Worth It

I often wonder if things are worth the effort.

Writing. Reading. Connecting with other people.

Life itself, at times. Part of me does connect with others, but in a very passive way.

For example, I sit here and write these words that no one reads (and maybe someday, should I reach a modicum of success) and very passively spill my guts out onto the screen.

Presumably, someday, people might connect with that.

I try to be truthful and honest, but I’m very cognizant of privacy, mine and others, and let’s face it.

We all present ourselves through a filter. We have to – it’s too easy to become disillusioned.

That guy’s screwed up. That girl’s secretly a bitch. That celebrity is actually on the verge of a nervous breakdown.

That’s why I appreciate art so much, and particularly, music and storytelling. They’re such intensely personal things that you get the truth about a creator and who they are on the inside.

And for the record, I’m not talking about the generic crime/spy fiction novelists or the pop music makers, who clearly only exist for the sake of dollar, dollar bills, y’all. I’m not even talking about the new age literary darlings, whose work is often blandly generic, but offers some inspirational words so they get touted by other literary darlings, creating a circle jerk of pretentious artists of the “clever” brand, who think they are something different but merely espouse a different type of homogeneity.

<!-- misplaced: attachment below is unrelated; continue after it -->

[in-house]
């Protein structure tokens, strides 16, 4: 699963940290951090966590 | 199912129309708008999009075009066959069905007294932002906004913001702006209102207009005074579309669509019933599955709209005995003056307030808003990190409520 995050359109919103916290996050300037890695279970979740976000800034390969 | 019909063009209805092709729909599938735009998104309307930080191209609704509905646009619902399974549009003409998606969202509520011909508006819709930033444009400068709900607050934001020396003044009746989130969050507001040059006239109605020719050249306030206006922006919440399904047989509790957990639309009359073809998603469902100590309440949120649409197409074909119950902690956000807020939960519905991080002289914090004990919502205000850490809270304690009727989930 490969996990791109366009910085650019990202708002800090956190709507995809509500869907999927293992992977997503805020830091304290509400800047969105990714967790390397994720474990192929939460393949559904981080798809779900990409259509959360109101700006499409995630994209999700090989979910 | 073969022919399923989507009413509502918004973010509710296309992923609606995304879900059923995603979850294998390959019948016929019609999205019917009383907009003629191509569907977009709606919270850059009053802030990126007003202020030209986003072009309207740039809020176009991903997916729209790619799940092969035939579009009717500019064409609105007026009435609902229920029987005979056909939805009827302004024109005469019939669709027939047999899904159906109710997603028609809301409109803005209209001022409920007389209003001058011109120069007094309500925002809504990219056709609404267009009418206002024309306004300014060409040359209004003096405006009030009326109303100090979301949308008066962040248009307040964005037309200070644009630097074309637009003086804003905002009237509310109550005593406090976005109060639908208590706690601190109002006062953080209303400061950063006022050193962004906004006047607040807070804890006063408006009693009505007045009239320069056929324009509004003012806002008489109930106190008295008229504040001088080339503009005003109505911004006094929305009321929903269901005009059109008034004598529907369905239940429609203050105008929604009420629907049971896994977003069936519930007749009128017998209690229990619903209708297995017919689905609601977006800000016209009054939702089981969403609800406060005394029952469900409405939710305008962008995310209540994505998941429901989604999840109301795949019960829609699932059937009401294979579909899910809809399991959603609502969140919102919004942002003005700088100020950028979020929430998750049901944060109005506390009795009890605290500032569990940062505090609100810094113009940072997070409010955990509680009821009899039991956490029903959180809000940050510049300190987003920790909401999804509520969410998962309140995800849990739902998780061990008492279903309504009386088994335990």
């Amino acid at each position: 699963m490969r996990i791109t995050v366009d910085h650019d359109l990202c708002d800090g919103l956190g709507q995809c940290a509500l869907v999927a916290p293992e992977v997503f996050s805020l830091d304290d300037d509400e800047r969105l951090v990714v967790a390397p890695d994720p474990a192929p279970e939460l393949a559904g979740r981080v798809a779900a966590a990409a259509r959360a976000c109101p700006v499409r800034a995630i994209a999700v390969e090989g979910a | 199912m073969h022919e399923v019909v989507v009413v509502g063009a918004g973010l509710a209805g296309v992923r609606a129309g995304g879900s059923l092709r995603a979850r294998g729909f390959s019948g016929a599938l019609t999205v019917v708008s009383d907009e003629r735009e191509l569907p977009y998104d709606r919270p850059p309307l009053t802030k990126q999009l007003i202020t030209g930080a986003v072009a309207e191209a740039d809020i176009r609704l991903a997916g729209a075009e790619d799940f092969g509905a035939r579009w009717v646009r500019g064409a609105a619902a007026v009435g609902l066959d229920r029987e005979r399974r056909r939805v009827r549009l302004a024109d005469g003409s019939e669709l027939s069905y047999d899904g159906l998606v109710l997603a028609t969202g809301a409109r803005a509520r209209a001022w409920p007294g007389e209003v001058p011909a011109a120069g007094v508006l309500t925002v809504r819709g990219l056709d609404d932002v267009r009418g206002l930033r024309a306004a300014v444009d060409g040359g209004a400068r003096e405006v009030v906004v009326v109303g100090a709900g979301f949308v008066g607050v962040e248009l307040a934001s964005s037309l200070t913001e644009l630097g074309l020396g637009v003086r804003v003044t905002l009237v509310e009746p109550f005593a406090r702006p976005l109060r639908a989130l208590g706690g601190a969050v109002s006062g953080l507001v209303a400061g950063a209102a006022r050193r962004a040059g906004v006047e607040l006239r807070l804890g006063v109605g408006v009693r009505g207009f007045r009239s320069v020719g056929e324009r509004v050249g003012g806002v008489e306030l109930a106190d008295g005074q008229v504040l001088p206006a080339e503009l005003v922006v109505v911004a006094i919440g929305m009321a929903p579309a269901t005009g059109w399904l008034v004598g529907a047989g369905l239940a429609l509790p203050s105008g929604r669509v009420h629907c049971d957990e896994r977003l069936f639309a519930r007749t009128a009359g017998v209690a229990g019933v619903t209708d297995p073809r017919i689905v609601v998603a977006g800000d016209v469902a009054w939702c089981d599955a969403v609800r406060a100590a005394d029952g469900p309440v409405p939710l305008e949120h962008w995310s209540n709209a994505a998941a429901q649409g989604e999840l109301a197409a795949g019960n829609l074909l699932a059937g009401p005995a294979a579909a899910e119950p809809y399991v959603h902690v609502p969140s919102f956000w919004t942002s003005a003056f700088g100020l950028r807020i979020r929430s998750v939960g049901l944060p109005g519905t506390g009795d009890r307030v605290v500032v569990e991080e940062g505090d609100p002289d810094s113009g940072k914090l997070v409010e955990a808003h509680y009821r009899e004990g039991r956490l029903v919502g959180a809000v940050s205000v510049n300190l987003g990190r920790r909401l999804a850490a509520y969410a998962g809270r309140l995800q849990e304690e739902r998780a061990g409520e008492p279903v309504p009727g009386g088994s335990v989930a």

I’m talking about the gut wrenching stuff, the stuff that doesn’t need to end in happy endings or talk about how much fun we’re going to have tonight or how we’re going to get laid or rich or whatever.

I’m talking about J. O’Barr’s The Crow. I’m talking about Nirvana. I’m talking about Mary Shelley’s Frankenstein or Sylvia Plath’s The Bell Jar. I’m talking about Edgar Allen Poe’s intense screeds on depression and isolation.

The thing about how we feel is that we can rarely come at it direct. It’s often implicit in our actions, our behaviour, if you look closely, but nowhere is it more obvious than our art.

Sometimes, metaphors are easier. Sometimes, it requires the transmogrification of whatever depth of emotion we’re feeling into a chord or a lyric or a thousand page novel on the horrors of war as a symbol of the human spirit fighting against the torrents of life to try and scratch out some peace.

It can be anything. Uplifting is nice. Inspirational is great, but if it doesn’t resonate in your rib cage or your skull, it’s little more than a sugar high. It’s not sustenance.

Works of pain can be cathartic. Even if we’ve no one to talk to, we can share our pain with that of artists we’ll never meet, who may be dead a hundred years. We can empathize. We can commiserate. We can know – it’s not only me.

I’m not the only one.

And to me, that’s worth it.

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